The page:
Endogenic minerals were mainly formed by magmatic, volcanic and metamorphic processes taking place in the earth. These processes formed most minerals with high physical hardness and chemical stability, including nearly all gemstones. Minerals and orebodies formed by later granitic intrusions and pegmatitic injection are also widely distributed in the mountain zones.
Many economic mineral deposits are formed by chemical alteration of a rock by hot water and other fluids along the contacts between magmatic intrusions and their host rocks. In China this process generally occurred along the former continental margins, now roughly corresponding to the belts of deposits in the accompanying map. Typical deposits formed by this type of hydrothermal mineralization include the copper, molybdenum, lead-zinc, tin and other polymetallic orebodies which produced the specimens shown in the Photo Folio. Most of the collectible mineral species in the rich mines of southern China (including cinnabar, realgar, stibnite, fluorite, calcite, barite and many others) belong to this hydrothermal type of deposit.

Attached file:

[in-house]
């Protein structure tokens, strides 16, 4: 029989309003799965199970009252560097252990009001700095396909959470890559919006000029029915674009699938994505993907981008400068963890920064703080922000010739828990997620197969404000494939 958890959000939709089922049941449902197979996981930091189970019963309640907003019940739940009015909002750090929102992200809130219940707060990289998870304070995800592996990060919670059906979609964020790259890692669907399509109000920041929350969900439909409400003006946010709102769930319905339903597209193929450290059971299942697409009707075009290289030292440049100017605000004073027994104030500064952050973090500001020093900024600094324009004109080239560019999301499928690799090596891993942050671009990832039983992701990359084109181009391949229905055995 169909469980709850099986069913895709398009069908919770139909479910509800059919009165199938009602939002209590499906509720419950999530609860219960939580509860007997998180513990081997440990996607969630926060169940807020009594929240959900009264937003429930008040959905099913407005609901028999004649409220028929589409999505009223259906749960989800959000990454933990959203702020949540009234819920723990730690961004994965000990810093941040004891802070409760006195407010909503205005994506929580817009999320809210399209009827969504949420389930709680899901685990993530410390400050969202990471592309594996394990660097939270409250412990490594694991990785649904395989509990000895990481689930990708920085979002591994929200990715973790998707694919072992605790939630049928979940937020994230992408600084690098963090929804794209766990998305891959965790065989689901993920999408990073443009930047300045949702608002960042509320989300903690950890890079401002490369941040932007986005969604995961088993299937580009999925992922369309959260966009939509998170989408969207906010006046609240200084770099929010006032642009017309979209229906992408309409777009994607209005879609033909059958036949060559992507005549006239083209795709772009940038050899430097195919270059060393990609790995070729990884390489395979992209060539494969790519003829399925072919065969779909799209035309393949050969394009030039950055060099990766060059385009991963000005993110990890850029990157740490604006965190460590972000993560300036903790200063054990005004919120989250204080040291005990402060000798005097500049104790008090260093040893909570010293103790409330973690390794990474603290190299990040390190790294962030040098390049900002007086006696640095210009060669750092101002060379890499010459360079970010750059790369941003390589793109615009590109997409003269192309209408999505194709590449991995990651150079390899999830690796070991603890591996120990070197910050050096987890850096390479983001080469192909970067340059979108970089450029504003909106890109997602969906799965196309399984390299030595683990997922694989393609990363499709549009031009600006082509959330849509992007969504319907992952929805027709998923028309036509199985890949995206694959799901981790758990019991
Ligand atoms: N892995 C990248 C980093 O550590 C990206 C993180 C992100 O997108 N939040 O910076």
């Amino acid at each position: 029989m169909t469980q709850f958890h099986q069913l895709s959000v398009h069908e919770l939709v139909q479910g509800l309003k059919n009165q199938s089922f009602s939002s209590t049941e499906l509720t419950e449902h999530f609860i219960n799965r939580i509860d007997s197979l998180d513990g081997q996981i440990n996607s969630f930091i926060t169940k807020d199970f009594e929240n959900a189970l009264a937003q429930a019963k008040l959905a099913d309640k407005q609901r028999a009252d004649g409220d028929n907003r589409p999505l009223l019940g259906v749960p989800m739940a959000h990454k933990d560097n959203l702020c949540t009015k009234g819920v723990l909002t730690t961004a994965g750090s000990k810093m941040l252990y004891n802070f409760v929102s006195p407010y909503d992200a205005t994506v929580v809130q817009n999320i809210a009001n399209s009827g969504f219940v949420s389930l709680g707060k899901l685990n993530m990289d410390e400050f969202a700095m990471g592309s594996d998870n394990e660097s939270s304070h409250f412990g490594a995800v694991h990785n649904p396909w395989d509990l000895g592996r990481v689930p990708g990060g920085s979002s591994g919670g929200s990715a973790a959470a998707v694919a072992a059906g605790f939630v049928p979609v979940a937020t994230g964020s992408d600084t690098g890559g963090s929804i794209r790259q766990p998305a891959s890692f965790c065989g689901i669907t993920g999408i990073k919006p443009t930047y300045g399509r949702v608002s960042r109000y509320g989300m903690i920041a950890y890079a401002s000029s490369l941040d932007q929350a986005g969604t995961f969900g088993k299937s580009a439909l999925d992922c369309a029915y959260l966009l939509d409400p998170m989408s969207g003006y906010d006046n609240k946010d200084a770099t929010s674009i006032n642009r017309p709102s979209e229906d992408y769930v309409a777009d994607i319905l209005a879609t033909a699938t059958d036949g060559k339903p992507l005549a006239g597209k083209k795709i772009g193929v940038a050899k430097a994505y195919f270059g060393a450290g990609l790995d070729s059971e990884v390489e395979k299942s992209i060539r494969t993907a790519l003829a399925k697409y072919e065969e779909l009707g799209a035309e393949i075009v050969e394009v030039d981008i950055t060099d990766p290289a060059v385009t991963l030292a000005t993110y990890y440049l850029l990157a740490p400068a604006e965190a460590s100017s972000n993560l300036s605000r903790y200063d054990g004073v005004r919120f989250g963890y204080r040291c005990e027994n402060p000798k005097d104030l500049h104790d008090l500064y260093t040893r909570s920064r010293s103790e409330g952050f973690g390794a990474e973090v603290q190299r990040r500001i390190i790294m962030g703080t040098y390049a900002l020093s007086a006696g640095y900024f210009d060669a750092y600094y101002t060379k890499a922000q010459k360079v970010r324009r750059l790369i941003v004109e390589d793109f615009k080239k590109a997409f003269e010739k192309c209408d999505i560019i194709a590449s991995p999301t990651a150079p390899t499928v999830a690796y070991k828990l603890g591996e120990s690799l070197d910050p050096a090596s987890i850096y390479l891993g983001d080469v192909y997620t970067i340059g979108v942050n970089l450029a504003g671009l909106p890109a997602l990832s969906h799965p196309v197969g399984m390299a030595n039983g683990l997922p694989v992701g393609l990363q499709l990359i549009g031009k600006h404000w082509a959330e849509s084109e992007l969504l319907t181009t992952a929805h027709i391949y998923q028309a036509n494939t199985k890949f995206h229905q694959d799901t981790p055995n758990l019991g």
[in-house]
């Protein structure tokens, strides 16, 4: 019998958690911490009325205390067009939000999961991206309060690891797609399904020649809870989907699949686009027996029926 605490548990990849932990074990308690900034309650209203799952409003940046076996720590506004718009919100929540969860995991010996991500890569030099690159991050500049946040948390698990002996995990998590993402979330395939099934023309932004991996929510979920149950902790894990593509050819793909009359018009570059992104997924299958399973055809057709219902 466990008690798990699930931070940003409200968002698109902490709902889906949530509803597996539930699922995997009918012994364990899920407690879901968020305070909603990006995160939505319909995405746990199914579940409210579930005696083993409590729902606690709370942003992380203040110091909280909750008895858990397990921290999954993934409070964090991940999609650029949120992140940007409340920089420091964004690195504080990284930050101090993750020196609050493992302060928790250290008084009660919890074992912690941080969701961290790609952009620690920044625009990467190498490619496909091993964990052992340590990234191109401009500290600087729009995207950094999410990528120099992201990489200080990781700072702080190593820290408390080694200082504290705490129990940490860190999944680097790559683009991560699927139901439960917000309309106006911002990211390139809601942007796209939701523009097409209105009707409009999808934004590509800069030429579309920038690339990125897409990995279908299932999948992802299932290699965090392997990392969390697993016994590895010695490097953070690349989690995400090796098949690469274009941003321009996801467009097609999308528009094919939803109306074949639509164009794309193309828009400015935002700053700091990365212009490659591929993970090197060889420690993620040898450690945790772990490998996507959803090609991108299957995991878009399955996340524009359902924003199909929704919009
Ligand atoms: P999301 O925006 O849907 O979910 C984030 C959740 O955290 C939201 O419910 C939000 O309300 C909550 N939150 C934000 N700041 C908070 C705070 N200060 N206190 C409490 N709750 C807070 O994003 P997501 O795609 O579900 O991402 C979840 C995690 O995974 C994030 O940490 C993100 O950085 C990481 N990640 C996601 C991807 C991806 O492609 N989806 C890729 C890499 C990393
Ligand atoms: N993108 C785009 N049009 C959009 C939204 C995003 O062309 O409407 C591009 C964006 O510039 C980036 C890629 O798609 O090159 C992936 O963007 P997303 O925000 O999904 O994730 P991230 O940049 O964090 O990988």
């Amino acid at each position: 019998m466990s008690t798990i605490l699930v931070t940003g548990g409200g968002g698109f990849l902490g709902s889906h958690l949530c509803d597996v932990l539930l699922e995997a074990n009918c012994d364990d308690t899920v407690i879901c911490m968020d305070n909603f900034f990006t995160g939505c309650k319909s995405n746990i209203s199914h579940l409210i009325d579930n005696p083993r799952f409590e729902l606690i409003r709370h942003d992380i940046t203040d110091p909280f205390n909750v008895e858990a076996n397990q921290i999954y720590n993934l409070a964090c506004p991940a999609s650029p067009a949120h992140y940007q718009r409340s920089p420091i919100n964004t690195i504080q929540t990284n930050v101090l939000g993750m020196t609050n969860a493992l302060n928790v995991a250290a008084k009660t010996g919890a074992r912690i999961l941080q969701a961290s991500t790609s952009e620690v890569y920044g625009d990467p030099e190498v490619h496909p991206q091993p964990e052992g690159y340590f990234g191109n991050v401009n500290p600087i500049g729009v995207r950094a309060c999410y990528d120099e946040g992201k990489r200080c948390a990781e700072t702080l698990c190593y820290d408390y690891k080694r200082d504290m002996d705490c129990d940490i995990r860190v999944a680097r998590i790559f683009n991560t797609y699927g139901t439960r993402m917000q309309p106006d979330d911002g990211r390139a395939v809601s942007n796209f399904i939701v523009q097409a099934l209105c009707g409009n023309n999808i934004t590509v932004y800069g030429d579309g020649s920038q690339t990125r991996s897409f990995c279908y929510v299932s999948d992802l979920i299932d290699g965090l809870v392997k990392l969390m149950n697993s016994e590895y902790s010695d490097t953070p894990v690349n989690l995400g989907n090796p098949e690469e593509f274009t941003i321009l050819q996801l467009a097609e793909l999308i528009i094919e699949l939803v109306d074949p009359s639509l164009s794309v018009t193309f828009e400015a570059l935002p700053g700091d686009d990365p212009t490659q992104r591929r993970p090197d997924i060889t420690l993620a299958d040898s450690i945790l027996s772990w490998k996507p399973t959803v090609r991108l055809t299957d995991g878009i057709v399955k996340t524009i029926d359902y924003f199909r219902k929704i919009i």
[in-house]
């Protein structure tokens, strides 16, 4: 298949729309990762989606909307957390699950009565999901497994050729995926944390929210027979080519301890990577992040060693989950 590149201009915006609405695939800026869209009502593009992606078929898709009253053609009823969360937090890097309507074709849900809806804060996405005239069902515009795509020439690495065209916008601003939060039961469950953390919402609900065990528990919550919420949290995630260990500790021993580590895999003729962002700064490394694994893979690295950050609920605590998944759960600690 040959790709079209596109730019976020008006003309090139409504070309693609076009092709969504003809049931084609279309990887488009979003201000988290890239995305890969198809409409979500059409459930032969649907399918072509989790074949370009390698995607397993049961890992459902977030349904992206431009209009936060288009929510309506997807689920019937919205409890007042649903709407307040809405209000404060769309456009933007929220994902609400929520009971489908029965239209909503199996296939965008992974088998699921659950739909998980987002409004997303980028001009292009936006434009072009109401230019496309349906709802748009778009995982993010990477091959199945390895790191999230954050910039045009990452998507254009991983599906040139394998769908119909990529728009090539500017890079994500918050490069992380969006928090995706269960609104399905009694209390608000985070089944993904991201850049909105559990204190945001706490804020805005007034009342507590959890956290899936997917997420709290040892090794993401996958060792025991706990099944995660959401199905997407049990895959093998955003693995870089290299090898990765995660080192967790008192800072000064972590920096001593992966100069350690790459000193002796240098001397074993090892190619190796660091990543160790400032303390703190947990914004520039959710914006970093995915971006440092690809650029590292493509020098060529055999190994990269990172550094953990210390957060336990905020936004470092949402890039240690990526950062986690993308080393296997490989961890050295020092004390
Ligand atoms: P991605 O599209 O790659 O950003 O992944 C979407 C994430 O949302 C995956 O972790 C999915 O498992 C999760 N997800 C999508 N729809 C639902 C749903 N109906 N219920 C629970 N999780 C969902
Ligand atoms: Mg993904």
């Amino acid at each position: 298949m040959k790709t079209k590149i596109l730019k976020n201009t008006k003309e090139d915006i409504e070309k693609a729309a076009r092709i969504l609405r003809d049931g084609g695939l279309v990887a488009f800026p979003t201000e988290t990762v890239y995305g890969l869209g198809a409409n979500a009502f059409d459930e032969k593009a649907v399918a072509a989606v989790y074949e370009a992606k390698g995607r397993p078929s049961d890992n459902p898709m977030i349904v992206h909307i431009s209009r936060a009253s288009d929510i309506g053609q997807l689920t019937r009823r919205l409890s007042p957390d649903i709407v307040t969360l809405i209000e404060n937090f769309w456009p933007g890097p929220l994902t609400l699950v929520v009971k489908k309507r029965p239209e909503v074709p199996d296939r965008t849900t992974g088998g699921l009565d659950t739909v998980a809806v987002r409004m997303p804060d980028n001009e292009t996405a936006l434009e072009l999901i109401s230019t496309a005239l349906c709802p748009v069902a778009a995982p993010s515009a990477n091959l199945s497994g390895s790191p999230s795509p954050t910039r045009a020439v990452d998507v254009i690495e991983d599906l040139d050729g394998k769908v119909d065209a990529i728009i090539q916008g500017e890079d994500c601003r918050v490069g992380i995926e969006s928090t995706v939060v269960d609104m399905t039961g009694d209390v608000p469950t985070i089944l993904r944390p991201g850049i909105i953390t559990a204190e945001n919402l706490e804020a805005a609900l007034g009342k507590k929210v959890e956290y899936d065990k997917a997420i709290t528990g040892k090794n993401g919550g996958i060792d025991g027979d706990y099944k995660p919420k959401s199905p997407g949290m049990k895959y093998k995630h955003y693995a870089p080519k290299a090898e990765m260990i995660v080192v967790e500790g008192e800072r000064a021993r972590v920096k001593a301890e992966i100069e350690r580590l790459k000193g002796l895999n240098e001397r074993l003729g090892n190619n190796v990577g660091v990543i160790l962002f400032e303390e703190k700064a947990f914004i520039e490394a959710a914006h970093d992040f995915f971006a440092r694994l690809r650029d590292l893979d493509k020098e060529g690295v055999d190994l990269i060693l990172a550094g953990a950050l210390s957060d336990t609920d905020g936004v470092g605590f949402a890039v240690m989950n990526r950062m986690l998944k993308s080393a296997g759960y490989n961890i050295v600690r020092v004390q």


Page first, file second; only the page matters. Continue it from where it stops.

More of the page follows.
Secondary or exogenic minerals are produced by later physical, chemical and biological processes that alter the original mineral deposits. These minerals originate primarily where moisture and groundwater have caused oxidation and hydration of earlier minerals and rocks at or near the surface. For example, in southern China, cave calcite, aragonite and other stalactitic minerals such as hemimorphite and malachite occur in regions where the climate is hot and wet. The beautiful green pyromorphite and golden mimetite, found recently in lead-zinc mines of Gongcheng and Guilin, also resulted from this type of mineralization.
Although a large variety of collectible minerals have been discovered in China, they have thus far come from only a very limited number of localities, mainly in the South and Southwest. However, mineral deposits and mining activities also exist in the vast Northwest and Northeast regions, where there is great potential for the discovery of more collector-quality minerals in the future.